The outbreak of Coronavirus has swept across the world tragically and unexpectedly, jeopardizing our health and safety, stressing national health care systems and putting the global economy on hold, creating excruciating uncertainty for millions. Although the pandemic is likely to carry on running its destructive course for some time to come, we believe that it is essential to analyse the mechanisms of the economic recession that it will inevitably trigger in order to prepare for the recovery process. We begin our analysis by looking into the past occurrences of similar crises.

Should we classify the impending pandemic recession as genuinely unprecedented? Global outbreaks of infectious disease have devasted humanity historically, but so far in the past that many could claim this outbreak is indeed unparalleled. The last pandemic of comparable scale took place more than a hundred years ago when the Spanish flu outbreak disrupted Europe in the immediate aftermath of the First World War. Although it’s clear that the world was very different at that time, it is valuable to examine the implications of this pandemic recession. To do so, we summarize the research by Karlsson M. et al, (2014) which provides an excellent description of the context and a thorough analysis of the economic implications of the Spanish Flu outbreak in Sweden in the early twentieth century.

The historical Swedish story of pandemic recession is particularly interesting because it enables a quantification of the magnitude and nature of the economic shock caused by an outbreak more accurately. Firstly, Sweden retained a neutral position during the First World War. This limited its economic effect significantly compared to other, belligerent countries. Secondly, Sweden is renowned for its long tradition of keeping meticulously recorded statistical data. Founded in 1858, the Swedish Statistics Bureau has been publishing yearly data on nine different societal issues since 1911. Third, Sweden was a homogeneous society, stripped from the potential effects of cultural differences and significant asymmetry in demographic response, which might disrupt an analysis of a particular economic shock.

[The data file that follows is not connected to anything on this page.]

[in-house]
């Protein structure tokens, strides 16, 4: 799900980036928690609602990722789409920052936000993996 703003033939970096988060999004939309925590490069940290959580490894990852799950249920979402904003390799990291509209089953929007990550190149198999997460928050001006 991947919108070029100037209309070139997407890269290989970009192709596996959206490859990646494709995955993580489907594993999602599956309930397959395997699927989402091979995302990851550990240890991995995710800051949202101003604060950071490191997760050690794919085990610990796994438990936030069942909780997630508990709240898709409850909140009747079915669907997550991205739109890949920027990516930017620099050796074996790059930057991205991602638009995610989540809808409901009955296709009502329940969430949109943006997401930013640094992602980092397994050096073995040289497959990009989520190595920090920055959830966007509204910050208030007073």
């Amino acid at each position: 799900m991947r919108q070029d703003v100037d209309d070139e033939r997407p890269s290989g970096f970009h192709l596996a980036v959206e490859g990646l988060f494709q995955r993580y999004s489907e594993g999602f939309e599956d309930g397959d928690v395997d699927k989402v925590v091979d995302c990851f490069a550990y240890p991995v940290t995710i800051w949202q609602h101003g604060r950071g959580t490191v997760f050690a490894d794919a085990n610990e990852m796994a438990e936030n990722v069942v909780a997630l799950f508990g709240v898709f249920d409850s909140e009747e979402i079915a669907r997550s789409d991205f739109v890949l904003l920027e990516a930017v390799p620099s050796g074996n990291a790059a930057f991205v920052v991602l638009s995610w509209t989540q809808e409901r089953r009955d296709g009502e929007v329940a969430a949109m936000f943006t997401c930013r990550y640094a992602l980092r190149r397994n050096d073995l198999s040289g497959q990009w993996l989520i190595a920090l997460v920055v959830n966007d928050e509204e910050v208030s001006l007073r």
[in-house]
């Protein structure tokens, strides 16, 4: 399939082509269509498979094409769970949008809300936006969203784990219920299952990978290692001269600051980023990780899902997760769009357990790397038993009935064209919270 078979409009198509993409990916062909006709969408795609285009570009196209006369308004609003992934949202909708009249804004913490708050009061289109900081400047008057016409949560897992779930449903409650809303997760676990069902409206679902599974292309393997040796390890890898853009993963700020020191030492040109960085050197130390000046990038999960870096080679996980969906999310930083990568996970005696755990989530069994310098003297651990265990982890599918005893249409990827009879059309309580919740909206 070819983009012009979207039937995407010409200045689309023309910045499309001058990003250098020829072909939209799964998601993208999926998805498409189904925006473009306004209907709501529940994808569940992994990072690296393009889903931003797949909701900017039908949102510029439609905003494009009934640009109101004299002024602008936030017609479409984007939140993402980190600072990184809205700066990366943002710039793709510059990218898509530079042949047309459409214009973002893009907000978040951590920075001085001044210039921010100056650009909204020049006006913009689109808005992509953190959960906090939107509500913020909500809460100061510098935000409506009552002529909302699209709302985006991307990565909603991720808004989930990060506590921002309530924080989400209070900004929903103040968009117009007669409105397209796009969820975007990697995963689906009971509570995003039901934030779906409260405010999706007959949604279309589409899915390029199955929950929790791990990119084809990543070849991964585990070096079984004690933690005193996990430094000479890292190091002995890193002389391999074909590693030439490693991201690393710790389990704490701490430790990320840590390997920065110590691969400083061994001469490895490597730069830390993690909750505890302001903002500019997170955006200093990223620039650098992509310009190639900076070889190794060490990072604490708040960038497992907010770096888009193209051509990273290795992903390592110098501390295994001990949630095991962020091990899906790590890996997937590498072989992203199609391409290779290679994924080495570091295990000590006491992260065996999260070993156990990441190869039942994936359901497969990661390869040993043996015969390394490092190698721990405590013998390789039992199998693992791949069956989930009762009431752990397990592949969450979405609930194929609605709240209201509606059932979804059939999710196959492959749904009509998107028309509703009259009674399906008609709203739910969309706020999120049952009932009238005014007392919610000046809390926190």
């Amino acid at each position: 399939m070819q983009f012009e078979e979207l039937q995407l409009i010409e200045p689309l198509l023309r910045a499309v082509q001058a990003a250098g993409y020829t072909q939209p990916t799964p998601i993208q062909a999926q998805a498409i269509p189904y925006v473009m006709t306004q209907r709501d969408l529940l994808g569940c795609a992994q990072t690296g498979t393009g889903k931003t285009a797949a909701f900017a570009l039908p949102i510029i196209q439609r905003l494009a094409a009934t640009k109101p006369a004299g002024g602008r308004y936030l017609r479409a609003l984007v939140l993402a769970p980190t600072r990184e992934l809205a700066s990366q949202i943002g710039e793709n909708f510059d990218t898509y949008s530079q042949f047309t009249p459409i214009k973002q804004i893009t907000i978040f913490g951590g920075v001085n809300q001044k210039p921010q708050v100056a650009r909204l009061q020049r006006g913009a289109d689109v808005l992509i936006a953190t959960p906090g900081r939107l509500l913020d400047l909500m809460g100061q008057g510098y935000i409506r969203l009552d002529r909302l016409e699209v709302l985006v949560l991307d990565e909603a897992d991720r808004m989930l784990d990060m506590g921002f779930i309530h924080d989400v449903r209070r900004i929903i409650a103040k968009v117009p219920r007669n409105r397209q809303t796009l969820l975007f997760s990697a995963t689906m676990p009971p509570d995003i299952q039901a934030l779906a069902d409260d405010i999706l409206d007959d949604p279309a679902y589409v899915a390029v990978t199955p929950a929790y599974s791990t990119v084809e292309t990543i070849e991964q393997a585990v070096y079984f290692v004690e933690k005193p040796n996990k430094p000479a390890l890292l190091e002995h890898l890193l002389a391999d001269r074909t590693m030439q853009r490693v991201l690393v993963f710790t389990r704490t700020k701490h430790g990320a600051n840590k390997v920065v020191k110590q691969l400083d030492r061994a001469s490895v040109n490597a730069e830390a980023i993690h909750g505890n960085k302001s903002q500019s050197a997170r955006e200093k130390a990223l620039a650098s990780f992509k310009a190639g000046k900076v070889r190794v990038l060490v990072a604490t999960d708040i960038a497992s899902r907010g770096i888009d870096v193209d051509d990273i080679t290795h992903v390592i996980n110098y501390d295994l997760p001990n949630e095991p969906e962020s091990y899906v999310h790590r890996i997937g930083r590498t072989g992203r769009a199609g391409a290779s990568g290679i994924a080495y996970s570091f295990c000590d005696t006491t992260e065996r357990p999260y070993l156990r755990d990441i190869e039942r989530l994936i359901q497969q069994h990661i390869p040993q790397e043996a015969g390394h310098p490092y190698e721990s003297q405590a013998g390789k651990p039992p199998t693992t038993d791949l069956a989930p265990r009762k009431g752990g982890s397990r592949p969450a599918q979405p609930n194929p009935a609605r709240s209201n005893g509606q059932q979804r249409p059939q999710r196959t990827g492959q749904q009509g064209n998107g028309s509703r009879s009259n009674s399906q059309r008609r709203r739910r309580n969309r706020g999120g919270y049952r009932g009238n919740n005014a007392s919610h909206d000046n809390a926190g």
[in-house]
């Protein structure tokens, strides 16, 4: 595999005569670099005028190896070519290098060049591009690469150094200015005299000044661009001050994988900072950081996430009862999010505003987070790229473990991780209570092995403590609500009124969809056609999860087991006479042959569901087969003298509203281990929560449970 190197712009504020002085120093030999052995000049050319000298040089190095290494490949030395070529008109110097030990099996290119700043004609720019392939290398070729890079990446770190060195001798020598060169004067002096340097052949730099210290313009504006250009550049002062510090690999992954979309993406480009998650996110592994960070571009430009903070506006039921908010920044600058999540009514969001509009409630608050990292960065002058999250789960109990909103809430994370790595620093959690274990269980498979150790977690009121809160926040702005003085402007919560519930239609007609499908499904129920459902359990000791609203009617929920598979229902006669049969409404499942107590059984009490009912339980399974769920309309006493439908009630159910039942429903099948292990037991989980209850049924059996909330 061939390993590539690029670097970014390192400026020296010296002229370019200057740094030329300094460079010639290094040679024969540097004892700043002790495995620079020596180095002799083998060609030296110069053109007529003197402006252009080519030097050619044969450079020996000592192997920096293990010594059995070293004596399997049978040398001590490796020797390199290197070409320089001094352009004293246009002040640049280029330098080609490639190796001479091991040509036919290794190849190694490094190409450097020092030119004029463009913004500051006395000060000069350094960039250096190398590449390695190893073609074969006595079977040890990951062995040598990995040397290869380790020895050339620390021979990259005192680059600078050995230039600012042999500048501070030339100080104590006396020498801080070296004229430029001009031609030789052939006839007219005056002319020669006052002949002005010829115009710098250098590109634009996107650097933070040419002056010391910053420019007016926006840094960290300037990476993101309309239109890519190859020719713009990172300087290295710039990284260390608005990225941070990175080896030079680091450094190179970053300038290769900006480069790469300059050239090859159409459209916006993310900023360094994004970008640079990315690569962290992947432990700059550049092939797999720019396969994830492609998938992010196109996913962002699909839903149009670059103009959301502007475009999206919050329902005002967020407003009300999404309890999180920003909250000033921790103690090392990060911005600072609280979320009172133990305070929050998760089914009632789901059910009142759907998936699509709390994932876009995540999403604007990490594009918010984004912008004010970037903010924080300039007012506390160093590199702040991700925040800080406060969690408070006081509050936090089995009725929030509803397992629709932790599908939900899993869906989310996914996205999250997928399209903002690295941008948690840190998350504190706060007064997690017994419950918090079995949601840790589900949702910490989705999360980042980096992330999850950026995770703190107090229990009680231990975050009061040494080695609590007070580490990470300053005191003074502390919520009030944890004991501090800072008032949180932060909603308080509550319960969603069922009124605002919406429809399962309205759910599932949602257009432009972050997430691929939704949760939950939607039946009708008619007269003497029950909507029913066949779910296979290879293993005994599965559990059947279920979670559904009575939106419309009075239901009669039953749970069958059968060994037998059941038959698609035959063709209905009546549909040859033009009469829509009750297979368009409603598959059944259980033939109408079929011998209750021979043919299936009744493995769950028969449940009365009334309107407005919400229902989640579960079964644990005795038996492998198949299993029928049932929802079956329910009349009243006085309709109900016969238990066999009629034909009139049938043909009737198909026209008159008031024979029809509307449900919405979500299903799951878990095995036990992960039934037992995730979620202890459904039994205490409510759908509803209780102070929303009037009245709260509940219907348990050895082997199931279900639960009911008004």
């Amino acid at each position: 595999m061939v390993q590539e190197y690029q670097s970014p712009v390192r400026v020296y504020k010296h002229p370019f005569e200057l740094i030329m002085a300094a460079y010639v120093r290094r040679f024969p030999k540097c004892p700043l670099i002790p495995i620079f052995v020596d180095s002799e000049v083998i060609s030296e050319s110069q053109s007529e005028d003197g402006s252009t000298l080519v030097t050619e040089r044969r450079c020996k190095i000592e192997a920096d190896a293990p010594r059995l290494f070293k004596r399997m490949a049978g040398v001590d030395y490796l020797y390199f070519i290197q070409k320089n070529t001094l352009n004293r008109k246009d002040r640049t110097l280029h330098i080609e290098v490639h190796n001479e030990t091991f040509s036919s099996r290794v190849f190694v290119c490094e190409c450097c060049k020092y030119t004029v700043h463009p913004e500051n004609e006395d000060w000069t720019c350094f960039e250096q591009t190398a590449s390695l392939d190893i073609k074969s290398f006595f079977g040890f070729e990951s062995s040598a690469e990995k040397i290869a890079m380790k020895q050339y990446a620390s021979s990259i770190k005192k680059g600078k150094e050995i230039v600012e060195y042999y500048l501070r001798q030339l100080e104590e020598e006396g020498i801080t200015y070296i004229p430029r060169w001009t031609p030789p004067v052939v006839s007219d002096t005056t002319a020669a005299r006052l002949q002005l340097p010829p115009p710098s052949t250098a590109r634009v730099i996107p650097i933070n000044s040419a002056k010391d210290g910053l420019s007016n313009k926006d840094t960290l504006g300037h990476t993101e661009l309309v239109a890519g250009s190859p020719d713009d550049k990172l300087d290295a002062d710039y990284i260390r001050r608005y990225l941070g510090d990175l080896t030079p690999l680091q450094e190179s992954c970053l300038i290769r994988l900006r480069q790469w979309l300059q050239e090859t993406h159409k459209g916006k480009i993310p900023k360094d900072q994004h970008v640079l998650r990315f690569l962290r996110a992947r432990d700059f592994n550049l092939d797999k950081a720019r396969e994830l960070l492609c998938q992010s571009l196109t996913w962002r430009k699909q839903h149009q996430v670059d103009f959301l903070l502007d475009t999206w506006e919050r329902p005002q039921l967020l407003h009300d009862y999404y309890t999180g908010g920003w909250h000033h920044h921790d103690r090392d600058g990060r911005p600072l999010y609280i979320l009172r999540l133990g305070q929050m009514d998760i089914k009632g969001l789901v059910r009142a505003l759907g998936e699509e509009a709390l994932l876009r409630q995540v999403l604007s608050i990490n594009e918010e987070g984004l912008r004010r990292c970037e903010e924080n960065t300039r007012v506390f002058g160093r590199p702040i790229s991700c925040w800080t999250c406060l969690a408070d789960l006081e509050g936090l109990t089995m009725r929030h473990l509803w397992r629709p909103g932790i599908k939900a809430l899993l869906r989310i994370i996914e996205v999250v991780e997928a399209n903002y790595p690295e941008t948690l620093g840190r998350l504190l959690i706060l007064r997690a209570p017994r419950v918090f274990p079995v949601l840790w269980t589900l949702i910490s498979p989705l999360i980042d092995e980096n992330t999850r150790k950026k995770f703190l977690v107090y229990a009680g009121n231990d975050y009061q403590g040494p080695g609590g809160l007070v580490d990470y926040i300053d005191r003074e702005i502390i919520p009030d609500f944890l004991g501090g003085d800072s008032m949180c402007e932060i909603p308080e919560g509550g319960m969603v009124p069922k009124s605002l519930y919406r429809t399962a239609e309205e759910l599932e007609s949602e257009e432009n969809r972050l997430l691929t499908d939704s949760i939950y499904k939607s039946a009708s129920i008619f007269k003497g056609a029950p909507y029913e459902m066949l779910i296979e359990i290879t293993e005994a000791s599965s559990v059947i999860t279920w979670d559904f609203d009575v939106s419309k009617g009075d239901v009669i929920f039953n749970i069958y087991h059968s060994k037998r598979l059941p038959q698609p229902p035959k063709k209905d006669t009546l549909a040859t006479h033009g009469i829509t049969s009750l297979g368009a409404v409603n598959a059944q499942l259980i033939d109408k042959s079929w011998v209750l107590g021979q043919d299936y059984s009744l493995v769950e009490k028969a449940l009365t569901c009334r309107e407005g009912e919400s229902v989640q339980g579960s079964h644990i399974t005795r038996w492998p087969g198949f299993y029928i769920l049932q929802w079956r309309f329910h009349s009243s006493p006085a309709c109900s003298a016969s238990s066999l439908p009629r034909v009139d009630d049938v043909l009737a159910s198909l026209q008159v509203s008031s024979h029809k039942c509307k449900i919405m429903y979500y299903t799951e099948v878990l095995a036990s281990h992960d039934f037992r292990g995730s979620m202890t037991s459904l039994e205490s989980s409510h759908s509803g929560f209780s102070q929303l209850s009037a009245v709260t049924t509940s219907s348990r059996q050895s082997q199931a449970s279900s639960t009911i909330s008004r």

The researchers treat the Spanish flu pandemic as a labour supply shock, using it as a natural experiment allowing them to evaluate the predictions of economic growth models, deriving their hypotheses from the two-factor model of Lucas-Uzawa. Using seemingly random variation in the outbreak incidence rates throughout the Swedish counties, Karlsson M. et al, (2014) test their hypotheses using the difference-in-differences method on Swedish administrative data. They estimate the pandemic effects on personal earnings, physical capital returns and poverty rates. However, before looking into the hypotheses and corresponding results of the research, it is useful to outline the context of the influenza outbreak in Sweden in the early twentieth century.

At the time of the outbreak, Sweden was a capitalist state undergoing rapid industrialization. At the turn of the century, the country was still mostly agricultural, with 53% of the population making their living in the agricultural sector, while 29% worked in manufacturing. By 1930, the Swedish economy had undergone a dramatic structural shift, with only 39.4% of the population engaged in agriculture compared to 35.7% in manufacturing. (According to the World Bank, the modern Swedish service-sector orientated (80%), 2% are engaged in agriculture, while 18% are working in the industrial sector.)

The Spanish flu pandemic came in three waves that took the world by surprise. The first, very mild wave of influenza arrived in spring 1918 and would have remained unnoticed until the second, deadliest wave came in fall 1918. The second wave turned out to be 5-20 times more fatal than common influenza, which typically claimed the lives of 0.1% of those who contracted it. The last wave that took place in 1919 occurred mainly in Scandinavia and some islands of the South Atlantic. As a result of the pandemic, almost 1% of the Swedish population perished. Unlike COVID-19, the Spanish flu took the lives of healthy young people, with 50% of the death toll being made up of those aged 15-40. However, as noted above, there were dramatic differences in mortality within different counties, which have been outlined by the authors for research purposes.